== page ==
The cold, hard fact is, no matter where you fall on the scaleless debate, If you want to continue in the Ball Game, you will have to invest in the Scaleless project at some point.  This is the future of the ball game.  The question for any serious player is not if they will be in the scaleless ball python projects, but when.  That all depends on what level of investment you are comfortable making.  As with any new project, the sooner you establish yourself, the more return you will likely make over the life of the project.

This is an exciting time for the Ball Game.  We have a Scaleless Ball Python, the last Holy Grail, and we know how to reproduce it .  I feel very blessed to be working with a species that always seems to come through.  Every time they say there are no more game changing genes we find another one.  This time we might just have three.


Pastel Scaleless Head from the proven genetic BHB line Scaleless
Pastel Scaleless Head from the proven genetic BHB line Scaleless

Post Script 

After reading this article many people will wonder why I did not include Banana/Coral Glow in the Holy Grail genes.  Banana/Coral Glow was an important gene.  Pastel was one of the most important genes because it was our first experience with co-dominance.  These are important genes.  For the purposes of this article, I consider a gene a Holy Grail when we thought about it before it existed.  We never saw Banana/Coral Glow coming and therefore I do not consider it a Holy Grail gene.   My world here, my rules.  Ha!

Pastel Scaleless Head





7 thoughts on “The Scaleless Ball Python-The Last Holy Grail.”

  1. Very interesting read Mike , unless a gene pops up now where the scale size is increased !! Or ultra violet colours !! This scaleless Gene resets the beginning with a new complexity and one I will be involved with hitting new combos . Ground Zero here we start again.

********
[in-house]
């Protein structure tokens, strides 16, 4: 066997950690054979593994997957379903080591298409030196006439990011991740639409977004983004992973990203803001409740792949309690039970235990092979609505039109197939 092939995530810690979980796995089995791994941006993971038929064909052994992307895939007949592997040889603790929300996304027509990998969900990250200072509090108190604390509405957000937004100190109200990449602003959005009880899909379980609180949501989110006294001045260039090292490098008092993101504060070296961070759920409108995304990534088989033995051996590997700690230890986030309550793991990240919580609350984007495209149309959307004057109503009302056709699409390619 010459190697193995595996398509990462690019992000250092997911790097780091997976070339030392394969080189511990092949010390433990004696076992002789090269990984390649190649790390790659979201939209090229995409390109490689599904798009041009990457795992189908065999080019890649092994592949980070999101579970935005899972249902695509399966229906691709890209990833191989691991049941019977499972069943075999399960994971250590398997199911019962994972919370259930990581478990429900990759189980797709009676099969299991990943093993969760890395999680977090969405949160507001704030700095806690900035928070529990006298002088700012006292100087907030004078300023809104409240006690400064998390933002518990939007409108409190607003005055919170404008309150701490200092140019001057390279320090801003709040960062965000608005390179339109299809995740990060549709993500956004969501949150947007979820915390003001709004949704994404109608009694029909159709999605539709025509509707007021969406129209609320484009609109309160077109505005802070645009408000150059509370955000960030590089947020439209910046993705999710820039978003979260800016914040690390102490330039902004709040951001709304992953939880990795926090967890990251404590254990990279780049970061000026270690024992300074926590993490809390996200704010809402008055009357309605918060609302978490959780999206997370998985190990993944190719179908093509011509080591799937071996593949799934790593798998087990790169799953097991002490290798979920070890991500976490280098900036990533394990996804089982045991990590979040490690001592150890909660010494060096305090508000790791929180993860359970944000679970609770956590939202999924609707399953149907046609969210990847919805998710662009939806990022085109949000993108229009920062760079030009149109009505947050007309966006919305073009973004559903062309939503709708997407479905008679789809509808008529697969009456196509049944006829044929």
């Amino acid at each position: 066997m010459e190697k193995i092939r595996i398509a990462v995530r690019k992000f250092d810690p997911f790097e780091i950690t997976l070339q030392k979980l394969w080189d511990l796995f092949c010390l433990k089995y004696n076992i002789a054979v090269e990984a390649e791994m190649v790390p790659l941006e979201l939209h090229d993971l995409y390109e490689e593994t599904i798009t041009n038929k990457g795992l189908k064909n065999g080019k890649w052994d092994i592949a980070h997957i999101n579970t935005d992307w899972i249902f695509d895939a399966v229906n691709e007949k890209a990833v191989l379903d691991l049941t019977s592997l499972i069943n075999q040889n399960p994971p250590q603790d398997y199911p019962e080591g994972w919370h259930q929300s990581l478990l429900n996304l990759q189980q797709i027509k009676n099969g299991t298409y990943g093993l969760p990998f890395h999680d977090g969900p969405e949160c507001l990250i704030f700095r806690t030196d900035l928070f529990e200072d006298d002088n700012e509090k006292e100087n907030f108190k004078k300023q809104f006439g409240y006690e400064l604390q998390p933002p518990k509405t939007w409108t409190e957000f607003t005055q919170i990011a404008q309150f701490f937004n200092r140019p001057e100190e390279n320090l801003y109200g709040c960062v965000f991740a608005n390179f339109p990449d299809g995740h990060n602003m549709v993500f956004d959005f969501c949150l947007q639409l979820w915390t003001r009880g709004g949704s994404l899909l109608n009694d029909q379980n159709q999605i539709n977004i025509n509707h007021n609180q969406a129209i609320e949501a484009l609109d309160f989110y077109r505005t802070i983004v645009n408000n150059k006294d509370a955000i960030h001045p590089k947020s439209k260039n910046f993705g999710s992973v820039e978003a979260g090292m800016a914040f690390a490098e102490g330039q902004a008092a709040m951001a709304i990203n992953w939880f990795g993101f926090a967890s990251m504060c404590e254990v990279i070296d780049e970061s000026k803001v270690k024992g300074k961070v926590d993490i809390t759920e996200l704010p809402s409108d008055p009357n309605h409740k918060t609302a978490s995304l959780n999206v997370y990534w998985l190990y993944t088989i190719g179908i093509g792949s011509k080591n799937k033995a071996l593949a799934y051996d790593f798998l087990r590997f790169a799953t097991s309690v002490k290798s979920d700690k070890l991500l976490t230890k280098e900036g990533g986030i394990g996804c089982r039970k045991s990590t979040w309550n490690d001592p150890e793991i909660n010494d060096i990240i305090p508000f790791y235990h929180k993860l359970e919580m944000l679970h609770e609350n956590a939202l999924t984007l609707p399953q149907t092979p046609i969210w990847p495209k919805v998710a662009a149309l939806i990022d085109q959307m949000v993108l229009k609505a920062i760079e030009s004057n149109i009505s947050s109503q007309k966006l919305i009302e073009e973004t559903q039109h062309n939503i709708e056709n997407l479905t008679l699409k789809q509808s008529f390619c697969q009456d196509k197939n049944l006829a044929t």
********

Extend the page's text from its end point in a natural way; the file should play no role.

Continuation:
2. Good stuff Mike. The HG’s in life are what keep us going, right? LMK when YOU plan on marketing offspring and I’ll stand in line for a set!

  3. I will only buy my animals from you or Brian when I can afford a scaleless animal or scaleless head Mike. This was really helpful.

  4. Mike,

    With respect, you need to brush up on your genetics.

    Vanilla, Disco, Thunder, Lucifer, Sulpher, Ember, LemonBack and Flame are all the same gene.

    So too with YB, Gravel, Asphalt, Specter, Spark. These are all the same gene.

    And also Lesser, Butter, Mojave, Russo, Mystic, Phantom, Special, Daddy are the same gene.

    Each of these groups are alleles of a single gene. An allele is defined as being an alternate form of one specific gene.

    So it is absolutely wrong for you to say things like “…Vanilla which was another gene…” Saying that Vanilla is “another gene” means that it is wholly separate and unrelated to Fire and we know this is not the case.

    I bring this up because you seem genuinely interested in supplying good information to the hobby and I applaud that. But the amount of misinformation being put out by big names, while mostly unintentional because it is happening due to an incomplete understanding of the subject, is something that I feel needs to be remedied.

    1. With respect back, no they are not the same genes. Well, maybe a genetics expert such as yourself would define them as the same genes. Maybe what we call allelic is the same gene. I am sure we use terms like co-dominant wrong with regularity. I think “herpetoculture” is a word we just “made up”.